In our first article about profiting on Youtube, "How to Make Money on Youtube", we went over how to view your Youtube channel like a television network. While it may not seem important, to be successful on Youtube you have to view your channel and it's content like those on the business side of the television networks. Not only do you have to monitor the number of views you get on your videos, but also which content is converting into actual dollars. A highly watched channel that no one ever clicks on ads for will do little for your wallet, just as a channel with few viewers will also not be profitable.
Most blogs that refer to making money on YouTube usually refer to the Youtube Partner Program. After joining the Partner Program, Google starts placing ads on your video. If you've watched Youtube at all you've likely seen these ads when they pop up on the bottom of the videos that are playing. You'll hear varying answers on how much per 1,000 views someone can make. Some claim it's as low as $1 per 1,000 views and others may claim as much as $7 per 1,000 views.
The reason for this is similar to the story of Doctor Quinn, Medicine Woman we discussed in our first article. Remember, the show was canceled in spite of its high ratings and large viewership. In reality making money on Youtube isn't much different. It's not so much about views as it is about engagement. In other words, making sure those watching your video are likely to click the ad (also known as CPC or cost per click), or they watch an ad for 30 seconds or half the ad, whichever comes first (known as CPV or cost per view).
How much you're paid for a click or view depends on the popularity of the keywords someone using Google Adwords is bidding and the content of your channel. Adwords is a whole different discussion but here's a really quick rundown of how it works in relation to your Youtube channel. Someone signs up for Adwords. Let's say they're selling a weight loss product. They pick a keyword, or group of words and create an ad that they think people will type to find their product. Whenever someone types that word or group of words into Google search, the ads they created pop up. The more a person bids, the higher in the rankings the ad will be. When someone clicks on that ad, Google takes a portion for showing the ad, and if the ad was clicked on your Youtube channel, you'll also get a portion. Basically Google uses your content to determine the Adwords ads shown during your video, and you split the money that was bid on with Google when someone clicks or views it. Usually your split is a smaller portion than Googles.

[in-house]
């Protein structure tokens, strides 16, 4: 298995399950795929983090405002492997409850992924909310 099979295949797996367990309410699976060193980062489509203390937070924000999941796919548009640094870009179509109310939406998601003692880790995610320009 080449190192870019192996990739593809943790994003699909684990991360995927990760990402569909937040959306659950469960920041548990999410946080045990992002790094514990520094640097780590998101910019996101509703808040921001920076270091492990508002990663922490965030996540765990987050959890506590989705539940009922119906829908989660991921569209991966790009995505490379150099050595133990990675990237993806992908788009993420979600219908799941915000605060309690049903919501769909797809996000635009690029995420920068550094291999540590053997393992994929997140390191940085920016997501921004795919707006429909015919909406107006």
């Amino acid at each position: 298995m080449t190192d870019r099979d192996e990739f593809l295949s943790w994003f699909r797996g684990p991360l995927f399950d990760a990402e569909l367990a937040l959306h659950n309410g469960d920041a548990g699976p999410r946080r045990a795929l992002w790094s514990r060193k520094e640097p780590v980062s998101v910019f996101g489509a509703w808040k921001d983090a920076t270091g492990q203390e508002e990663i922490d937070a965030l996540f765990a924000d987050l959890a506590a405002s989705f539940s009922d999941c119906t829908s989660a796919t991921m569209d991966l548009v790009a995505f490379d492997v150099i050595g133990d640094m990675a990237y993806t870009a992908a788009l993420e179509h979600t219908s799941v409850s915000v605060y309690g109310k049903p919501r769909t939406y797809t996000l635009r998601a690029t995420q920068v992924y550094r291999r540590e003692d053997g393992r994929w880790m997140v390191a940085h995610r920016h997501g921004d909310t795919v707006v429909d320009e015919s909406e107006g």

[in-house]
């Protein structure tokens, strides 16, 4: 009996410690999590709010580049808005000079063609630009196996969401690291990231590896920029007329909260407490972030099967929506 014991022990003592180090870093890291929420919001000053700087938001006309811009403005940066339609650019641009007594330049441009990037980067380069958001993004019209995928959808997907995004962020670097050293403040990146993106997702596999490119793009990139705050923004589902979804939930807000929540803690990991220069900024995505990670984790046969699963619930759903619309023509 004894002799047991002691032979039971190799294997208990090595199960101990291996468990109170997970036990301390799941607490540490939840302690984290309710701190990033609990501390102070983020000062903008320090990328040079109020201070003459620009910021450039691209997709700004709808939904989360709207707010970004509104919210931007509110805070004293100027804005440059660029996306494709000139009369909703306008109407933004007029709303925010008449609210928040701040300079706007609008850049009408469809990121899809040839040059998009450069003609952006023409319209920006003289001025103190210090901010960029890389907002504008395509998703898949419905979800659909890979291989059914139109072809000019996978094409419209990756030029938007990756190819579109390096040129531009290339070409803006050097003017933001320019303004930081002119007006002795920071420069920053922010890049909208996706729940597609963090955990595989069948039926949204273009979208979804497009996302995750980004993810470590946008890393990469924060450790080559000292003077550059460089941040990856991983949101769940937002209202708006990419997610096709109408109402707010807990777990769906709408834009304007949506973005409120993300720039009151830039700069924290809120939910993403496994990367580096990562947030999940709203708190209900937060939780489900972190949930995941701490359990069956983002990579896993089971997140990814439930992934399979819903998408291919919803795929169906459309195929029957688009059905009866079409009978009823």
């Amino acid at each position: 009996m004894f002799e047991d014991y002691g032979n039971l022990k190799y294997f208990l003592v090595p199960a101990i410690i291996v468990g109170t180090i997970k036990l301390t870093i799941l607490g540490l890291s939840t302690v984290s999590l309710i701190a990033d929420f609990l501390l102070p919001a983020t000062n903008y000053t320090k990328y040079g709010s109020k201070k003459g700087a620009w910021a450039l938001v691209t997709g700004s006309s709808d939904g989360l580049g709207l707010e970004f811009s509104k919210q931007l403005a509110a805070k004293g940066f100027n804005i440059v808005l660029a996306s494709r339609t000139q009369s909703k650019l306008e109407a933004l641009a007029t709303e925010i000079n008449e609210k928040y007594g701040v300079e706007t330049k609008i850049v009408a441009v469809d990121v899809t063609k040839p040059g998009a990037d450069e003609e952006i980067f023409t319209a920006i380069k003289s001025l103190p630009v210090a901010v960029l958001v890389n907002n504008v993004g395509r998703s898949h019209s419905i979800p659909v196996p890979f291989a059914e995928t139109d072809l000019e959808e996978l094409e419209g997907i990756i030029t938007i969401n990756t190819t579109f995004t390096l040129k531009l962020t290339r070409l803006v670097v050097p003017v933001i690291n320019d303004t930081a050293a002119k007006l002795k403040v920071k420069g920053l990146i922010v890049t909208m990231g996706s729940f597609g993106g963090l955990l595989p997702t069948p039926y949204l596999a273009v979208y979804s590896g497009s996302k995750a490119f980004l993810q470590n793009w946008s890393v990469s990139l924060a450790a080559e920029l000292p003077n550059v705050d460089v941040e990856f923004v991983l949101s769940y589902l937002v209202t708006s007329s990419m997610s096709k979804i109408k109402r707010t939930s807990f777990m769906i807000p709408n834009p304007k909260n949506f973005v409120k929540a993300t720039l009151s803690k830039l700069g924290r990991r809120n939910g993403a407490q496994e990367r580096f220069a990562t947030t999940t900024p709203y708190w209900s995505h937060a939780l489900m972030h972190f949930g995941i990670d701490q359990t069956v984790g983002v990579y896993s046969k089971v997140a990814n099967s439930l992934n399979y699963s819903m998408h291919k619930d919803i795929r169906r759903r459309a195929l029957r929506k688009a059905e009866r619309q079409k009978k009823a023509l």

While you may have very little control over who clicks an ad or how long they watch an ad for, Google does give you analytics to measure which type of videos are generating your profits and which are not. This can tell you which types of video you'll want to spend your time on. As an example, let's use product reviews. In this case you know those watching are likely to buy the product, or a similar product. You automatically have a higher chance to get a click as Google will match up your video to ads with those types of products.
In some cases your lesser viewed videos can actually generate more cash than the ones with greater views. For instance, consider one video where you review a product and another that might be a funny video people enjoy. While the funny video might get you more views, the product review is likely to get you more clicks and in return be more profitable. To help Google along, you'll want to use keywords when titling your video and when writing your description. By using words or phrases in the title and description that match your video content, Google will be able to place ads that more closely correspond to what you upload. The closer the ads match to your content the better chance of getting a click on an ad.
Even with Google's Partner Program, it can take a lot of views and clicks before your see a livable amount of cash coming in. It also requires you to do quite a bit of work to make sure you're uploading content consistently. Starting off and seeing the small checks compared to the time you put in creating the videos can be a bit discouraging. Like the saying goes though, "The best things in life come to those who wait." Over time as google adds your content to the search engines and more people see your videos and subscribe to your channel things become easier.
One way to help this along is to look at other options that can compliment your videos and bring in extra money. Chances are that these too will be small checks coming in when you're starting off, but getting small checks from several places can add up to a nice income. As your network grows those small checks can begin snowballing too, as new viewers start watching your older videos. If you properly plan ahead, you can have a large network where your Youtube videos and Google's Partner Program compliment these other sources for large checks that require very little work. Remember once the videos are done, as long as you don't delete them, they can continue to bring in income with little to no time involved.
Read Part 3 of our "How to make money on Youtube" series to find out about these alternate income streams that can compliment your Youtube videos, and how you can use them to make huge returns with little effort.